The Adventures of Huckleberry Finn Questions and Answers
by Mark Twain

The Adventures of Huckleberry Finn book cover
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What is the symbolic meaning of the trichobezoar in The Adventures of Huckleberry Finn?

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The trichobezoar, or hairball, has no specific symbolic meaning. As one part of Jim's superstitious nature, Jim attributed various types of powers and functions to a variety of objects. Jim believed that the hairball could be used to answer questions and provide information that could be helpful to those asking it for help.

When Huck comes asking about Pap's plans, Jim obliges by asking the hairball for some prediction, which it provides after being paid for its effort. Because Jim believes in the hairball, and because Huck believes that Jim is hearing a message from it, the fortune is told.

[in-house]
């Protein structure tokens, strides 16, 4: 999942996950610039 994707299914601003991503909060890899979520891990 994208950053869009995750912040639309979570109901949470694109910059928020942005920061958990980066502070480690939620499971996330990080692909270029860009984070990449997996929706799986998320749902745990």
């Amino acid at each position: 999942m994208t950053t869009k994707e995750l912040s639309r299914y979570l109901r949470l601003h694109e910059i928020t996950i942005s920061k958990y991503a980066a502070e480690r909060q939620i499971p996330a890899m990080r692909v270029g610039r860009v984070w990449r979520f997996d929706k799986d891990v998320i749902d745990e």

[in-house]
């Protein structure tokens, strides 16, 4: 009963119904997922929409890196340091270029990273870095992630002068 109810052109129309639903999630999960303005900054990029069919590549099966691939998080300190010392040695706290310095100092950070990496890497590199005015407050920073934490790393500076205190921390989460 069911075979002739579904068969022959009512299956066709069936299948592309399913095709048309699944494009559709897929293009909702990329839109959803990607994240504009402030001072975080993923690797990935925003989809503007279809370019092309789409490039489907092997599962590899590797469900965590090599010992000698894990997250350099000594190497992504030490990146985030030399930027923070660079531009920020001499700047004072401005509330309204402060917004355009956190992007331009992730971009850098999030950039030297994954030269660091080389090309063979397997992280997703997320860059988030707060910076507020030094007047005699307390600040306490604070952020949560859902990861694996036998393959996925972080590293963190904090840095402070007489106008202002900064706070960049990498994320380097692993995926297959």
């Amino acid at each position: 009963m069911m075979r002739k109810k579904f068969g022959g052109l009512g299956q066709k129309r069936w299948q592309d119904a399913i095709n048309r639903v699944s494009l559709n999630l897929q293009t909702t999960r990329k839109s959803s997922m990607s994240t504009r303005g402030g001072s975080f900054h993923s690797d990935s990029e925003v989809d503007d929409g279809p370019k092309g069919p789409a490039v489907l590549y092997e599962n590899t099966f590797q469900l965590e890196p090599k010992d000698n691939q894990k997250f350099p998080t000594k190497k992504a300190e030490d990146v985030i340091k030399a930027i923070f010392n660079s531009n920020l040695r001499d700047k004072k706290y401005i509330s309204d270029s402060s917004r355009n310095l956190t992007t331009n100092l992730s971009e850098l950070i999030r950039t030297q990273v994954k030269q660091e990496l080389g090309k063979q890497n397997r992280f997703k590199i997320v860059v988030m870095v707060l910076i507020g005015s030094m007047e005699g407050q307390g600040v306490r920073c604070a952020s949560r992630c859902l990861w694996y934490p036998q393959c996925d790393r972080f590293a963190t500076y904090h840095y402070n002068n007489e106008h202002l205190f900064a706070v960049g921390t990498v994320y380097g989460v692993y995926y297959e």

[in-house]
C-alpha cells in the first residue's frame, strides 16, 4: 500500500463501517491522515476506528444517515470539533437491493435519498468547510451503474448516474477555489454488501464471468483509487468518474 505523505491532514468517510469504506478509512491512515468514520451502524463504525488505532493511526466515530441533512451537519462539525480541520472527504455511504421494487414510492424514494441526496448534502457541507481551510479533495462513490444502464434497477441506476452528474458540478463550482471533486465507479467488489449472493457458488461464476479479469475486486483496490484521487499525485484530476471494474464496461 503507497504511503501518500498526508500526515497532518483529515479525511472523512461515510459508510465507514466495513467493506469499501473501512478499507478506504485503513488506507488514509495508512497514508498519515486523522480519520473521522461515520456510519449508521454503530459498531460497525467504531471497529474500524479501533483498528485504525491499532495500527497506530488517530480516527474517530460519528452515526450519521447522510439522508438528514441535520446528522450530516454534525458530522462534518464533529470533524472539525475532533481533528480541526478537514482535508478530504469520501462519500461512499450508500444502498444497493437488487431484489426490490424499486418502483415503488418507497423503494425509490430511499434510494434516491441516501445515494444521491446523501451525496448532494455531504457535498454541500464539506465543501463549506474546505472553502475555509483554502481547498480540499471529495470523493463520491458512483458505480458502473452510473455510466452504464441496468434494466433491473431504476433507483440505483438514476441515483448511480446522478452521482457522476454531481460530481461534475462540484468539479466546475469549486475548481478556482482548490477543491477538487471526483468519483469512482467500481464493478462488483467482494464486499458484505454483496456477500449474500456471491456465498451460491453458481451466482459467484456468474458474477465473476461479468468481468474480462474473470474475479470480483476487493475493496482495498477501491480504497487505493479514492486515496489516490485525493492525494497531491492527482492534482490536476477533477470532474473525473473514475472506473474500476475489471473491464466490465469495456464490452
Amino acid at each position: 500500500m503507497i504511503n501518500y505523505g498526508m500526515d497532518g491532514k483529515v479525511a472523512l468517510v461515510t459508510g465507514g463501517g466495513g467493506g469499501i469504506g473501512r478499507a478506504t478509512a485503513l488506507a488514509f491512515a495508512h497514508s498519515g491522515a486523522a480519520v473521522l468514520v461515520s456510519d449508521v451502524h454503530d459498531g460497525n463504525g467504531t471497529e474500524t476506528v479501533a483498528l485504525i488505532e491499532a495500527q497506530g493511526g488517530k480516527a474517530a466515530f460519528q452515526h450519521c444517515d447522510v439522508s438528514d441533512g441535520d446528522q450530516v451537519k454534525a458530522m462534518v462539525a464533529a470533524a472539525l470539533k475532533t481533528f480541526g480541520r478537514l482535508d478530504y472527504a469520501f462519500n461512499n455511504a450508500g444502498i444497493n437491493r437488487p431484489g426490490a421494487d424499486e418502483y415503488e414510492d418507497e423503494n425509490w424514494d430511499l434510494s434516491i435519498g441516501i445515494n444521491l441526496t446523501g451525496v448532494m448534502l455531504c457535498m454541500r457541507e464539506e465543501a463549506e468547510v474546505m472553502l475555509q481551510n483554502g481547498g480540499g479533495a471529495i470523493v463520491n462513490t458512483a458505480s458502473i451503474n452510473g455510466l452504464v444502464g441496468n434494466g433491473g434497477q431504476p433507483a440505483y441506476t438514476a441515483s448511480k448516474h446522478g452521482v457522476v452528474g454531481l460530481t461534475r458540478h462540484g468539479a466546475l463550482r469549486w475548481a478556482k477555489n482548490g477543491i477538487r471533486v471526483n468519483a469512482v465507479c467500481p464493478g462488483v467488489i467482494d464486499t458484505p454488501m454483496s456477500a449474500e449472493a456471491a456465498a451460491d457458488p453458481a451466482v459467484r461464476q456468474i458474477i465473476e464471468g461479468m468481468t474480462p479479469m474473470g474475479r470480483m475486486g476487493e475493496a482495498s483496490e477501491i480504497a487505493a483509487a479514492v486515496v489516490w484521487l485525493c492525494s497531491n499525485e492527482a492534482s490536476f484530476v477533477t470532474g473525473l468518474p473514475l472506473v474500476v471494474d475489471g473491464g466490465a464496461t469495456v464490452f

He said it would tell my whole fortune if I wanted it to. I says, go on. So the hair-talked to Jim, and Jim told it to me. He says: 'Yo' ole father doan' know, yit, what he's a-gwyne to do. Sometimes he spec he'll go 'way, en den agin he spec he'll stay...

Of course, the fortune, as passed from the hairball to Jim to Huck, has no definite predictions of any sort anywhere within it. It is a whole series of contradictory possibilities with no firm conclusions or information provided.

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